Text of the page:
Lucinda (Molly Maslin) and Leon (Dean Howell) Maddox are highly educated professionals whose lives are falling apart around them. First there was their son Christophe’s (Thomas Curtis) near-drowning in the family swimming pool; an accident that’s left the otherwise healthy young boy totally mute. Lucinda, a renowned university chemist, feels responsible for this accident and it’s started to affect her work. So much so, in fact, that when daydreaming about Christophe’s accident one day, she spills a potentially lethal dose of mercury on her hands at the lab, yet doesn’t even realize the possible danger.
Not feeling well, she goes to the doctor and receives the dire news that she has a probably terminal case of mercury poisoning. As Lucinda begins deteriorating before her stunned family’s eyes, first going blind and then deaf, Leon tries to keep the family together, while Lucinda struggles to keep functioning and continues to reach out to her traumatized son; to bring him back before her affliction kills her.
Yes, “Silent Mercury” is every bit as gloomy and depressing as it sounds. If you were deeply disturbed by “Beaches,” “Philadelphia,” or “Brian’s Song,” I highly recommend you not see this film. If you choose to avoid it, however, you will miss a moving film from director Jadrien Ford Steele that celebrates family values better than any Republican convention could ever dream of.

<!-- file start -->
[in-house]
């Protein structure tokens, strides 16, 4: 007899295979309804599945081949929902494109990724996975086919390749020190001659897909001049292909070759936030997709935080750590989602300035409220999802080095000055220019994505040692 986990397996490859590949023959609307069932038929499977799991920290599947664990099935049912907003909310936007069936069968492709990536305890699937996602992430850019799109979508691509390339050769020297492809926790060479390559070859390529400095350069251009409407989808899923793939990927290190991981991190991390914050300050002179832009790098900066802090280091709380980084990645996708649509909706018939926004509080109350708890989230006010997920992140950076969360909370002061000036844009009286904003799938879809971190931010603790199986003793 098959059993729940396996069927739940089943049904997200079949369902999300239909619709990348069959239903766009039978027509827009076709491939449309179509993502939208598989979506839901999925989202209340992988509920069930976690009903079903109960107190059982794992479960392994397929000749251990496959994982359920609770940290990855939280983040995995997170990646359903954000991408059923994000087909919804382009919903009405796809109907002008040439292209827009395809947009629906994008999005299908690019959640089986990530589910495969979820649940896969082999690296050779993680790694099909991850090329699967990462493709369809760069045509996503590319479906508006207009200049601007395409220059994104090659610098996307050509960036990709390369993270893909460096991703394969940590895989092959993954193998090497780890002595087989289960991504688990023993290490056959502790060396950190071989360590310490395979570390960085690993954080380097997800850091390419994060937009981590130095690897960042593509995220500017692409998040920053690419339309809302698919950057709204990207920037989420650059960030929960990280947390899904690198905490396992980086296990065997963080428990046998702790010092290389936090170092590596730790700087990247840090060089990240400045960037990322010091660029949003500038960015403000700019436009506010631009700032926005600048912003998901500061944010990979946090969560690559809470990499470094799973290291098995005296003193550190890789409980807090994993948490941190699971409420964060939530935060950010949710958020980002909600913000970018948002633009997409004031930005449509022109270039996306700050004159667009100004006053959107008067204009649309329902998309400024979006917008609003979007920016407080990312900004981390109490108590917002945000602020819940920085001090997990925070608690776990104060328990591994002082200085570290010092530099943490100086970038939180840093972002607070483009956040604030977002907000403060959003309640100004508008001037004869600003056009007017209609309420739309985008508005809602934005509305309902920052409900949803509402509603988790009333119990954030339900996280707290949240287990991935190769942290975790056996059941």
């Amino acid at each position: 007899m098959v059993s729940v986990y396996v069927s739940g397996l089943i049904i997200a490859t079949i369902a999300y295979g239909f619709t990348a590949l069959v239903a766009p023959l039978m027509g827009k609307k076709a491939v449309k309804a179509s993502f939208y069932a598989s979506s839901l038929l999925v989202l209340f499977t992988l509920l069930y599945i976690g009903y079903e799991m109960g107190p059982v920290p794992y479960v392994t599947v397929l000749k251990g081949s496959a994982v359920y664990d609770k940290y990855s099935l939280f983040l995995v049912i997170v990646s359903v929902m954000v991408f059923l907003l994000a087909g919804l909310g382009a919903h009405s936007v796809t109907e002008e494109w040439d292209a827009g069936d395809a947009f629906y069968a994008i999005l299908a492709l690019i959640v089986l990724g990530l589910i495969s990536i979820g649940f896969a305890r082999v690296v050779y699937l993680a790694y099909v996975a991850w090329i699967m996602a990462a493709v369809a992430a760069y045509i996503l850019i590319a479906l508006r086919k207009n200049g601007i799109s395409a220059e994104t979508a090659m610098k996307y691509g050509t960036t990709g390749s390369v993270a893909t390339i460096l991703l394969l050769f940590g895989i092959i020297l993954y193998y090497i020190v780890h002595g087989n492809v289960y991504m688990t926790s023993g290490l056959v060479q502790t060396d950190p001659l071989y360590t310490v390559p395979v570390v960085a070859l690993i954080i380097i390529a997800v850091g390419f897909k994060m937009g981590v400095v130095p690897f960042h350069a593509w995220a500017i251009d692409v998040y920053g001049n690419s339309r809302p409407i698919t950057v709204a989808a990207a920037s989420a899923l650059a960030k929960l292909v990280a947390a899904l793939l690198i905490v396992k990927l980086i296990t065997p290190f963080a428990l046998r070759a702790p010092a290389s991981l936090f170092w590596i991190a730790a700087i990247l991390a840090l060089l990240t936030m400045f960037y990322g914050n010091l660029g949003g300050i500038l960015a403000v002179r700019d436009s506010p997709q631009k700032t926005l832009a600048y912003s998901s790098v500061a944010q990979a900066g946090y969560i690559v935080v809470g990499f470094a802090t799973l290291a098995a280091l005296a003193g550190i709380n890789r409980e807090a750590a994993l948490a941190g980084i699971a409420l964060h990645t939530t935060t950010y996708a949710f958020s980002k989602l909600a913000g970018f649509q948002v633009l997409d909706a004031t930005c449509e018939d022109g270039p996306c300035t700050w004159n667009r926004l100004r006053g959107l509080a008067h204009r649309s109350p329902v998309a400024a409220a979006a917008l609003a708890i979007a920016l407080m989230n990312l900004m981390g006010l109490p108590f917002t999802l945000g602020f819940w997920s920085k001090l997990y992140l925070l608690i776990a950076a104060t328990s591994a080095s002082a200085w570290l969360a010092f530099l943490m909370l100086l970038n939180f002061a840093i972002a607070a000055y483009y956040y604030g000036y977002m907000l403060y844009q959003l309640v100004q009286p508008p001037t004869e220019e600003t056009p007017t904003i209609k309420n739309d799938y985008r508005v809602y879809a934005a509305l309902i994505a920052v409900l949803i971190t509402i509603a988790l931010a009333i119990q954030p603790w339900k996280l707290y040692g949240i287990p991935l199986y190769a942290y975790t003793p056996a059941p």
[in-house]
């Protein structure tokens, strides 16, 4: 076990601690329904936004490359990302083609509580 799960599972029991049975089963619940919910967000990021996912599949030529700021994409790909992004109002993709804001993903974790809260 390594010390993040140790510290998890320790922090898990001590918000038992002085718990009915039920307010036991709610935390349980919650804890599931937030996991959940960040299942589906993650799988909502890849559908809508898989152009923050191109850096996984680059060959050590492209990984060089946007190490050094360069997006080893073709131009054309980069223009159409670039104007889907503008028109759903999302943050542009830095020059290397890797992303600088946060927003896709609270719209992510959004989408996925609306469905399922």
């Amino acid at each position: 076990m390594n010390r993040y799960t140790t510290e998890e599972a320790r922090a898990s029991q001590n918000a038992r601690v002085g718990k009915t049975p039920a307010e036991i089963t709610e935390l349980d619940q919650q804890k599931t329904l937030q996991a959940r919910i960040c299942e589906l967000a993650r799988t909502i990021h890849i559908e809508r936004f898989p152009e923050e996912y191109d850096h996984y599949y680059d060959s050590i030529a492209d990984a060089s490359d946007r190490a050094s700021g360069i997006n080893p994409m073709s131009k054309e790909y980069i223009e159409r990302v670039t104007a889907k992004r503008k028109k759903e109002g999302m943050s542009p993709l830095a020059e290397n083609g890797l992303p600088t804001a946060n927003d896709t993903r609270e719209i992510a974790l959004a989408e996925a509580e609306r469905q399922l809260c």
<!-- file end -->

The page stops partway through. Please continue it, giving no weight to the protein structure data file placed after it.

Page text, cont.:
Maslin and Curtis are excellent here as the afflicted mother and son, respectively. Cinematographers Kirk Boornazian and Avika Potok, meanwhile, do a sublime job of imbuing this film with the coolish silver-blue tint we’ve come to associate with this lethal liquid metal. Only the film’s ending, touching as it is, emerges as problematic in its ambiguity. Are we watching a miracle take place, or the ultimate end of Lucinda and Christophe’s parallel harrowing voyages?
Hard to say as “Silent Mercury” slips away on a frustrating, unclear finale that lingers behind like residue in a test tube.